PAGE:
• Black Copper Maran-lay deep, rich, chocolate colored eggs. Hardy, calm quiet, and take confinement well. Good foragers that aren’t too destructive to the garden. Broody. *I would really like a few of these, if I could ever find them around where I am at. I don’t care for mail order chickens.

*I personally have only dealt with Barred Rocks, Golden Sex Links, Welsummers, Jersey Giants, and Buttercups. Please drop a comment if you have more information on any of these breeds, or favorites that I didn’t list.


PULLETS are supposed to be guaranteed hens. I think some places will let you exchange them if they turn out to be roosters. This is the best route to go in my experience, and I have gone both routes.

STRAIGHT RUN is luck of the draw. I went this route the second time I bought chickens, and ended up with 4 roosters and only 2 hens. You can slaughter roosters at 18 weeks for meat if you have a surplus, while the meat is still tender. You can of course also find them homes or keep a few.


  • Brooder-can be anything from a cardboard box to a fancy metal trough. I use a large Tupperware storage container. I cut the middle out of the lid and put mesh over it to cat proof it while in the house when we had a cat, but it could be good for outside as well to keep snakes away from your babies.
  • Chick Starter Feed-make sure food is for chicks, not adults, or they will miss out on some much needed developmental nutrients.
  • Chick Grit-(once they are 3 weeks old) chickens eat dirt and pebbles that help with their digestion. You need to substitute it until they can get it for themselves outside.
  • Pine Shavings-or similar soft wood. Do not use cedar or other hardwood. The oils can be toxic to chicks, as well as other animals, and cause respiratory problems. Shavings go in the bottom of brooder. Change frequently. *Don’t throw away droppings. Compost and use for the garden. Chicken poop is gold in the garden department, but don’t use fresh, as it could burn your plants.
  • Food/Water Dispenser- keep full and clean. Make sure you aren’t using something to hold water that babies could get in and drown in, like a bowl.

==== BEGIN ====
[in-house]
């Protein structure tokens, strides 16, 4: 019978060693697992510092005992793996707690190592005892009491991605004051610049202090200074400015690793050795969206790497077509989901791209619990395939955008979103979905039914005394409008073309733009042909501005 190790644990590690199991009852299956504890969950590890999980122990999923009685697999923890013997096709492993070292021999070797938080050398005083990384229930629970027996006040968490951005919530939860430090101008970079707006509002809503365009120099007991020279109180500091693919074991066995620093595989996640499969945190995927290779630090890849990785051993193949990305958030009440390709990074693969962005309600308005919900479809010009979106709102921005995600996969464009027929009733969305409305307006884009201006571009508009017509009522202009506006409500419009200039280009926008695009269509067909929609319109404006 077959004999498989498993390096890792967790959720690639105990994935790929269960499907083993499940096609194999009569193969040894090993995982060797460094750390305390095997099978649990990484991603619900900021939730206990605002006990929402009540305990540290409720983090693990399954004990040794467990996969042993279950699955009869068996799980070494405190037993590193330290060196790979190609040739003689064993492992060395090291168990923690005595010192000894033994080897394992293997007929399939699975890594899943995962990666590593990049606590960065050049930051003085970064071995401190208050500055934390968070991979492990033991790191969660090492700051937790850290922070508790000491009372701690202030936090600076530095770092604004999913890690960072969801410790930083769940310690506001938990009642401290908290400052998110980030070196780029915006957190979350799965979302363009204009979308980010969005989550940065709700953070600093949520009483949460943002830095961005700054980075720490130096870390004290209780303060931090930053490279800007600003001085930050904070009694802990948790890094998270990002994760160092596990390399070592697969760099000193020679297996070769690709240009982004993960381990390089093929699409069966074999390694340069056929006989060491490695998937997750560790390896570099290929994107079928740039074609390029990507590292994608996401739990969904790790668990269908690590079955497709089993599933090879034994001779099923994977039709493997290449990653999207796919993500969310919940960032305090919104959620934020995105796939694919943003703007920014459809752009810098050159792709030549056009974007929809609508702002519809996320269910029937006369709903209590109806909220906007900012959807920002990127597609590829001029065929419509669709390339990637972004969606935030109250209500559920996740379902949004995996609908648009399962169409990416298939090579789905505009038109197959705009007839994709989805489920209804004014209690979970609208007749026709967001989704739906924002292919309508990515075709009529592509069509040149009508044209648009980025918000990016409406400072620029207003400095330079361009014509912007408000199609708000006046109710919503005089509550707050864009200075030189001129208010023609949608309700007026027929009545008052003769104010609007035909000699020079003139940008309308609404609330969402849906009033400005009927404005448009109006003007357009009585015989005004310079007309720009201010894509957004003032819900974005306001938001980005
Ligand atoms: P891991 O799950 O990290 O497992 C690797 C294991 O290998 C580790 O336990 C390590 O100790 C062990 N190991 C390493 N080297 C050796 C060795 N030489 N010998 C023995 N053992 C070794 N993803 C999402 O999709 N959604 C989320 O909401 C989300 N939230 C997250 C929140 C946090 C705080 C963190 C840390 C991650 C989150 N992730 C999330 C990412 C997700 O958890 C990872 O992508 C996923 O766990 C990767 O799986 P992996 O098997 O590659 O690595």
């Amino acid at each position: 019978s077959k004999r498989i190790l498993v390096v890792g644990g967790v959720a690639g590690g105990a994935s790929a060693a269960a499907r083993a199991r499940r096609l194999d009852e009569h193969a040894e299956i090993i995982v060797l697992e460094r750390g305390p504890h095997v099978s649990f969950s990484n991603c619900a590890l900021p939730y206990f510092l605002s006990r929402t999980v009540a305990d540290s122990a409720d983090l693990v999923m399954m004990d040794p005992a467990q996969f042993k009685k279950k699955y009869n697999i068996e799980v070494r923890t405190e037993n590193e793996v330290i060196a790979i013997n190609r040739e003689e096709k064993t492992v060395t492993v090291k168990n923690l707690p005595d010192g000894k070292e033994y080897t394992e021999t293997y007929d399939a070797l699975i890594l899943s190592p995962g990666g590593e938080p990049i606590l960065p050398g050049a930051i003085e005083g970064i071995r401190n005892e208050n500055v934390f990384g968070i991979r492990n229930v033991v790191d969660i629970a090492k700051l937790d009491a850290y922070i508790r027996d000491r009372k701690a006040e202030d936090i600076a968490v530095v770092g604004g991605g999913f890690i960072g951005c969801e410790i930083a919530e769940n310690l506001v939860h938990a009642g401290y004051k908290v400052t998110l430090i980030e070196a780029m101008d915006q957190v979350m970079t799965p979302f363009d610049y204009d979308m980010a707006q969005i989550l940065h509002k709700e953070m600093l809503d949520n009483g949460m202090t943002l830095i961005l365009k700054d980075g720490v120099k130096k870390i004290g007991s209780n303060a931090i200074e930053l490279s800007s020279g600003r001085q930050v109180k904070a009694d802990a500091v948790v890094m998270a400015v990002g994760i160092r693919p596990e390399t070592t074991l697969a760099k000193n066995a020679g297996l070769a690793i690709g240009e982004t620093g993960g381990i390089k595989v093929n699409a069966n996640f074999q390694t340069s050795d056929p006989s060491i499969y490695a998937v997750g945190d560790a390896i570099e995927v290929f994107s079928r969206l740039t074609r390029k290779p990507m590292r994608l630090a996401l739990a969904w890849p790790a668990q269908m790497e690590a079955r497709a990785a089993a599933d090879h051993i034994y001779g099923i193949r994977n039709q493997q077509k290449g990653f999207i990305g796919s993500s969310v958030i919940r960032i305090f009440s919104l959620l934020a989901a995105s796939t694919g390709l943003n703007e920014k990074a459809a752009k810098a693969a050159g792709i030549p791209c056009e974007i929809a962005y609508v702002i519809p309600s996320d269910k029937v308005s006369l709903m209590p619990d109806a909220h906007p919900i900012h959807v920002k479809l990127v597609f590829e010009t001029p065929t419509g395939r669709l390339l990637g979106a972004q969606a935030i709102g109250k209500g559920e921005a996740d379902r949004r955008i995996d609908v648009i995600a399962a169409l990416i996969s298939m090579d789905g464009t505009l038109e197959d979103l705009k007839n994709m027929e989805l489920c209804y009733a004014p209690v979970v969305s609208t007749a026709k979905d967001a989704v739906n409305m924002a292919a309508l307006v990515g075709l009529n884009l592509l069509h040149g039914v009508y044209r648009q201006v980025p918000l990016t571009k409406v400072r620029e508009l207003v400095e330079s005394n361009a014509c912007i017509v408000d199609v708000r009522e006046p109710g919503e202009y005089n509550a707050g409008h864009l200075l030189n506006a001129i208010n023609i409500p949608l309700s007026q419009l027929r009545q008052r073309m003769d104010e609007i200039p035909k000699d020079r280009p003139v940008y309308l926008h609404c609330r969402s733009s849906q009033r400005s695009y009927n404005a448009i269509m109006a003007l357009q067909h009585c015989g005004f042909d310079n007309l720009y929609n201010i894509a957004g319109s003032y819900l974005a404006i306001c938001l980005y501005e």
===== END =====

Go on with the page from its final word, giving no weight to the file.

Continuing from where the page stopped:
• Red Brooder/Heat Lamp-you need a red bulb because white light shows injury, and any bloody spots immediately attracts pecking. Chicks will happily peck one another to death. Keep temp at 95 degrees 2 inches from the floor, until they start feathering out. Then decrease the heat by 5 degrees per day until you no longer need it. If chicks are huddled together, they are cold. If they are lethargic and panting, they are too hot. Shouldn’t need lamp after 6 weeks or so. Switch to grower mash/feed then.
  • Thermometer-for temp checking of course. You don’t want your temps to fluctuate too much.


  • Block corners of brooder with cardboard so chicks don’t get pinned and suffocate under the others.
  • Waterers need to be shallow, so chicks don’t drown. A one gallon waterer p/100 chicks is recommended; if you have that many, use multiple smaller ones so they aren’t fighting over it.
  • Put about 4″ of shavings in your brooder. Add more when you start to smell it, and clean out well once a week or so.
  • Don’t let heating lamp any closer than 18″ to any flammable surface. You can place a cardboard box over chicks at night that acts as mother hen, if you are worried about leaving it on. I have also seen people use feather dusters they have hanging in the brooder that acts the same way.
  • Optional Water Additive-1 tbsp. apple cider vinegar p/ gallon of water. Helps digestive health. Give plain water 2-3 days out of the week. Keeps pH balanced and prevents growth of algae in water, as well as other bacteria. You can also add 1-2 cloves of garlic p/gallon with the vinegar. Helps prevent mites and protects against other parasites.
  • Most places won’t sell you less than 6 chicks, but it is a good place to start. Chickens are sociable and need friends.

Fun Fact: Chickens are the closest living relatives to the T-Rex, and outnumber humans 2:1.

I will have Part 2 up tomorrow, and will be mainly about older chickens. If you have any questions, leave a comment and I will answer if I can. I don’t know everything!

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Many blessings,
Emma Lee